Healthcare Business Intelligence Powers Up Run Charts

The real power from using business intelligence data as a feeder for run charts comes from measuring variables that are tracked by different sources.

 

This article originally appeared on the BeyeNETWORK

Walk down the halls of any hospital, clinic, long-term care facility or home-health agency and you are likely to see a large number of run charts decorating the walls. These charts, as I am sure you are aware, are used to measure an almost endless array of clinical, service, administrative and financial indicators. The data feeding these charts may come from many sources, but the goal is always the same: to focus management attention in order to improve performance across time.

Run charting and business intelligence seem to have been made for each other. Not only can you use business intelligence data to power up your run charts, but you can also use the insights gained using run charts to power up your business intelligence.

Throughout this article, I will be using a simple efficiency service variable to illustrate the power of merging run charts with business intelligence. The variable is called time to first clinical entry. Picture a visit to the doctor. You register at the front desk and sit down in the waiting room. You get the call to come into examining room #3, where you wait a bit longer. The nurse comes in and takes your vitals. He or she signs into the system and records your blood pressure, pulse, temperature and so forth.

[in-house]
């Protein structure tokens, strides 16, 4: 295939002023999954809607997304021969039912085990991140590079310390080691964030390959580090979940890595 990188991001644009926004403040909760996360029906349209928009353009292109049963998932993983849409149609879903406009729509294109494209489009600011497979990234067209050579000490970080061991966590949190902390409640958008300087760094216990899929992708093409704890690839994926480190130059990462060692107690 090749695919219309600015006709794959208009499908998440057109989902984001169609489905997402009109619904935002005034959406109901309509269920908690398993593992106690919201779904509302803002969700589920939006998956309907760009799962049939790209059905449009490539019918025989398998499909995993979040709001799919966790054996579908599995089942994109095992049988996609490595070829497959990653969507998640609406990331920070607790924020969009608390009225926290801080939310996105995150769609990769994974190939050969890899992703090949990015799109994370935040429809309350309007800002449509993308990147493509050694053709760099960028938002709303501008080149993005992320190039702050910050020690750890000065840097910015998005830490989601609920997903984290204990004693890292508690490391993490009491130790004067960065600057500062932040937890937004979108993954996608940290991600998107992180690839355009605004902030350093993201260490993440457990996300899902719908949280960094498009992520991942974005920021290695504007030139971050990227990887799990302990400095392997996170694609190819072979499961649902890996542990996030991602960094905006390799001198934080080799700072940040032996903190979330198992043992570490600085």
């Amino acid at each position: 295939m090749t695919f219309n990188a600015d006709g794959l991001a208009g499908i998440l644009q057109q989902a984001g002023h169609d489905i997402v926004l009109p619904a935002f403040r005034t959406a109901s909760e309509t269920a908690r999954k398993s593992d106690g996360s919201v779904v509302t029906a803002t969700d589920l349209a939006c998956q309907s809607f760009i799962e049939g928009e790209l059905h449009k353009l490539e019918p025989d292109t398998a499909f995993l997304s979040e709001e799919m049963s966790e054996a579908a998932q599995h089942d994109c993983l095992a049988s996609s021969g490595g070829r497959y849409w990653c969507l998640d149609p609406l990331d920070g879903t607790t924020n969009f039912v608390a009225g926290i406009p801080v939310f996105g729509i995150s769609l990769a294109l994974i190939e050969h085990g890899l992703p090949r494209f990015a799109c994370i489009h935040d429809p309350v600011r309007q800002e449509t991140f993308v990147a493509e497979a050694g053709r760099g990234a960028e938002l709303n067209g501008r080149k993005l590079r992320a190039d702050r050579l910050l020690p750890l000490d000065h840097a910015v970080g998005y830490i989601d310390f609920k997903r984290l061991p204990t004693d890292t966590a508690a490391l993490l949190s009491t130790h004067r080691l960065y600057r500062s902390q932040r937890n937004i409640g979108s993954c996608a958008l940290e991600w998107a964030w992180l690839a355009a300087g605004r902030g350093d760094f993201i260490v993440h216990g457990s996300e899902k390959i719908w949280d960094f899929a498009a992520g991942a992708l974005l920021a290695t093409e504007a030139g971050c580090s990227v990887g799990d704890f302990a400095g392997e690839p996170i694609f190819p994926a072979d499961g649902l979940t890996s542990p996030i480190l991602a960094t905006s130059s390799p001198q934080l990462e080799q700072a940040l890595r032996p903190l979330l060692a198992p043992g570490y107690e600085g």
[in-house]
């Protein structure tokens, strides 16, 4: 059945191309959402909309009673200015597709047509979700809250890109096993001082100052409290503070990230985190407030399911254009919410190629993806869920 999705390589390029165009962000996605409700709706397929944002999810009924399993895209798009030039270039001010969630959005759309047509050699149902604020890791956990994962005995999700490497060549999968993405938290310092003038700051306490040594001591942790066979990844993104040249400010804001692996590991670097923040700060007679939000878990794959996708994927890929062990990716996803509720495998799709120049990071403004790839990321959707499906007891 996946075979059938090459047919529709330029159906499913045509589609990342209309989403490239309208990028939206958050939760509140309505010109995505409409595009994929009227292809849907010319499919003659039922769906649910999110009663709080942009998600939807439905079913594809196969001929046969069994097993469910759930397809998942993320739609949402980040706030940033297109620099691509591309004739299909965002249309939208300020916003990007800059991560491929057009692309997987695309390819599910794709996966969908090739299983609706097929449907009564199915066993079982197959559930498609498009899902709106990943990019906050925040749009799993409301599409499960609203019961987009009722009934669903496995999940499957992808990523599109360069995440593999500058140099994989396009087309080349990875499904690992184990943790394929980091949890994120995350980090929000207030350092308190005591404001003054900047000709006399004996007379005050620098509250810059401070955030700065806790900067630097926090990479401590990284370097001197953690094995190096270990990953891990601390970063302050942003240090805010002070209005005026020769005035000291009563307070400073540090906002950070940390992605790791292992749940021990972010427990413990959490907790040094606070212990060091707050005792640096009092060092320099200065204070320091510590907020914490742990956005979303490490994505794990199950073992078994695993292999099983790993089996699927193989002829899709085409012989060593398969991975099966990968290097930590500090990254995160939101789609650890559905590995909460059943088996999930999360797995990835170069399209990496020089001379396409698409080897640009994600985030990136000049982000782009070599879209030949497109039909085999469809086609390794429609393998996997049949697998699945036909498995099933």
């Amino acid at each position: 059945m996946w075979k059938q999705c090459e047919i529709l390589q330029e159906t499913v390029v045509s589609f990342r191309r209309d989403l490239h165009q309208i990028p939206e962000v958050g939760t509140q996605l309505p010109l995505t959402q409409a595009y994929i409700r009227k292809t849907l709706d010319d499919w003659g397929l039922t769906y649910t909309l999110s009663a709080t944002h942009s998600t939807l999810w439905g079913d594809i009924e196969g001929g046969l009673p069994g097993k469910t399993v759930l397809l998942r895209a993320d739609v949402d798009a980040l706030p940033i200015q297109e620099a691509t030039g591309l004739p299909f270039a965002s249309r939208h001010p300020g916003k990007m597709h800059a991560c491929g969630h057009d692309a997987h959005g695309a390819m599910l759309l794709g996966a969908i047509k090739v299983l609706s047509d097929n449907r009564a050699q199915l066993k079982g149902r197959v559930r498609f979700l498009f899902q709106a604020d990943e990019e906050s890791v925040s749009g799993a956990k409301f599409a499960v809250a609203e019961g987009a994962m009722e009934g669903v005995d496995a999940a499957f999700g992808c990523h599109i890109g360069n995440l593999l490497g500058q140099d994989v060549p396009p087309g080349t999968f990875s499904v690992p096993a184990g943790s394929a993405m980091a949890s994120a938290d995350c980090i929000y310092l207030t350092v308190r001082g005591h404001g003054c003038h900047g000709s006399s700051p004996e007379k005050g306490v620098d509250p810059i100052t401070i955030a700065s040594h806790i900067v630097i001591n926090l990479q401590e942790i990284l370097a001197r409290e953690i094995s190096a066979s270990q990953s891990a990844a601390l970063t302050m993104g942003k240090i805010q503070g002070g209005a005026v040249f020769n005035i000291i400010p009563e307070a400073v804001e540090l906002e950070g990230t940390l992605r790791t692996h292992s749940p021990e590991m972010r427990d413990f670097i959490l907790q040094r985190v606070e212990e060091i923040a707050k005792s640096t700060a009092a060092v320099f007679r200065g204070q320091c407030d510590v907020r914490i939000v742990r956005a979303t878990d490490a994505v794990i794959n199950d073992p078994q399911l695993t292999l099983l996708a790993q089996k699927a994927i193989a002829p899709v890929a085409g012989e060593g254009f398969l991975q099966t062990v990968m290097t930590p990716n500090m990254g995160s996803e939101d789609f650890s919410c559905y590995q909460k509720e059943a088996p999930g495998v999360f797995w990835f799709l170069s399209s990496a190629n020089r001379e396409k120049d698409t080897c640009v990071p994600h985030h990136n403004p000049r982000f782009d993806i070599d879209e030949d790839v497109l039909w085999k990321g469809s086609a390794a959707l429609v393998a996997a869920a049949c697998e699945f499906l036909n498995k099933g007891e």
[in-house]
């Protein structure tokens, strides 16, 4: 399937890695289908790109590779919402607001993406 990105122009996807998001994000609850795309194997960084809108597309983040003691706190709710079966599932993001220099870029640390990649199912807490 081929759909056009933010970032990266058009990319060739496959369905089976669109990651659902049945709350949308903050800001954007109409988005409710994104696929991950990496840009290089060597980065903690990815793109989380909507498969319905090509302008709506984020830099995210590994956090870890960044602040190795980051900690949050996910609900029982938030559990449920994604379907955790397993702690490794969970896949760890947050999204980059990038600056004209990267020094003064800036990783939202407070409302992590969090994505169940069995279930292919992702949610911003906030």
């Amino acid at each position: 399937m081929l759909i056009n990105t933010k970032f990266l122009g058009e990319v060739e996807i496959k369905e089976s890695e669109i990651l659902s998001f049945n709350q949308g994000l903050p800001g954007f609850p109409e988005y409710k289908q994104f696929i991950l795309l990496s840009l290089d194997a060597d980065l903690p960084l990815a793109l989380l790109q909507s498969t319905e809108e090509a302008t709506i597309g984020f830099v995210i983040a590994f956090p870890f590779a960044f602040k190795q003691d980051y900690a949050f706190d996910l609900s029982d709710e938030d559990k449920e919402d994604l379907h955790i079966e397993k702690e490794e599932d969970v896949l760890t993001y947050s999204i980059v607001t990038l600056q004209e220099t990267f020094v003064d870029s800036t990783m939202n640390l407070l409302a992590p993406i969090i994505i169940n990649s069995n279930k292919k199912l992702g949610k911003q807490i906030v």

From the moment your record was brought up at the front desk until the moment your vital information was entered is called time to first clinical entry. As you can see, a lot of steps were involved, including giving your information at the front desk, the time you spent in the waiting room, the time it took to get to the examining room, the exam room wait time plus, of course, the time it took to get your vitals.

Why is this time measure important? It is important because you came in for clinical service, not for administrative recordkeeping or to wait around. Until the nurse entered your vital information, everything else is overhead. And there are a huge number of potential improvements in each of these steps that can affect your health, your satisfaction and your compliance with the advice you eventually get from the doctor.

This is a simple measure that can be done easily with an integrated patient care system (i.e., time of first clinical input minus time of first administrative input). Simple yes, but for a number of reasons, it is a highly effective measure.

Run Chart Fundamentals

First, a quick description of run charts. Run charts have been in use for nearly a century, so there is a great deal of information available on the Web about how and why to use them. In the references listed at the end of this article, I have included some sources that are pretty good. Figure 1 is a picture of a basic run chart.

Figure 1: Basic Run Chart

For our purposes, we need to focus on eight run chart fundamentals:

  • Variable (y-axis). This is the measure being tracked. It needs to be controllable to some degree and relevant to the reader of the chart. Using our example variable (time to first clinical entry), it would be relevant to the clinicians, the administrative staff and to the patients who see it. In addition, these same people (even the patients) can see how their actions contribute to the performance being produced. There is no sense in posting any run charts where people wonder why they are looking at it.

  • Time (x-axis). This is the timeline for taking the measurements. It should align with the pace of change of the variable. For our variable, an appropriate measurement frequency might be weekly average time to first clinical entry. This measure is pretty dynamic, so improvement efforts should be made often.

  • Data Points. These are the intersections of the variable across time (for instance, average weekly time to first clinical entry).